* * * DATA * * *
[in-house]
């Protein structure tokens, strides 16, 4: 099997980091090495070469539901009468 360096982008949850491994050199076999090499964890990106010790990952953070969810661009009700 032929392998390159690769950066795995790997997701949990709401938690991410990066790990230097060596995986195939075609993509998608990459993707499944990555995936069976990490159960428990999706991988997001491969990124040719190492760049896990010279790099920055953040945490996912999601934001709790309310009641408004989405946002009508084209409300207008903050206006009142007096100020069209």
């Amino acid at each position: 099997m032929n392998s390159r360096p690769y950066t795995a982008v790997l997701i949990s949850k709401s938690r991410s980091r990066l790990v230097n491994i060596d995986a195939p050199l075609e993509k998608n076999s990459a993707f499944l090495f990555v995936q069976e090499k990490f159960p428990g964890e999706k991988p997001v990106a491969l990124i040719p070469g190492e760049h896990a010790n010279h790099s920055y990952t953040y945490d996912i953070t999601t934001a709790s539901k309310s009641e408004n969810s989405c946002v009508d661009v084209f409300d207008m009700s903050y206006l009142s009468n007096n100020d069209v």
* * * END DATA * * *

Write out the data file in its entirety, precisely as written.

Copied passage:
[in-house]
């Protein structure tokens, strides 16, 4: 099997980091090495070469539901009468 360096982008949850491994050199076999090499964890990106010790990952953070969810661009009700 032929392998390159690769950066795995790997997701949990709401938690991410990066790990230097060596995986195939075609993509998608990459993707499944990555995936069976990490159960428990999706991988997001491969990124040719190492760049896990010279790099920055953040945490996912999601934001709790309310009641408004989405946002009508084209409300207008903050206006009142007096100020069209």
């Amino acid at each position: 099997m032929n392998s390159r360096p690769y950066t795995a982008v790997l997701i949990s949850k709401s938690r991410s980091r990066l790990v230097n491994i060596d995986a195939p050199l075609e993509k998608n076999s990459a993707f499944l090495f990555v995936q069976e090499k990490f159960p428990g964890e999706k991988p997001v990106a491969l990124i040719p070469g190492e760049h896990a010790n010279h790099s920055y990952t953040y945490d996912i953070t999601t934001a709790s539901k309310s009641e408004n969810s989405c946002v009508d661009v084209f409300d207008m009700s903050y206006l009142s009468n007096n100020d069209v």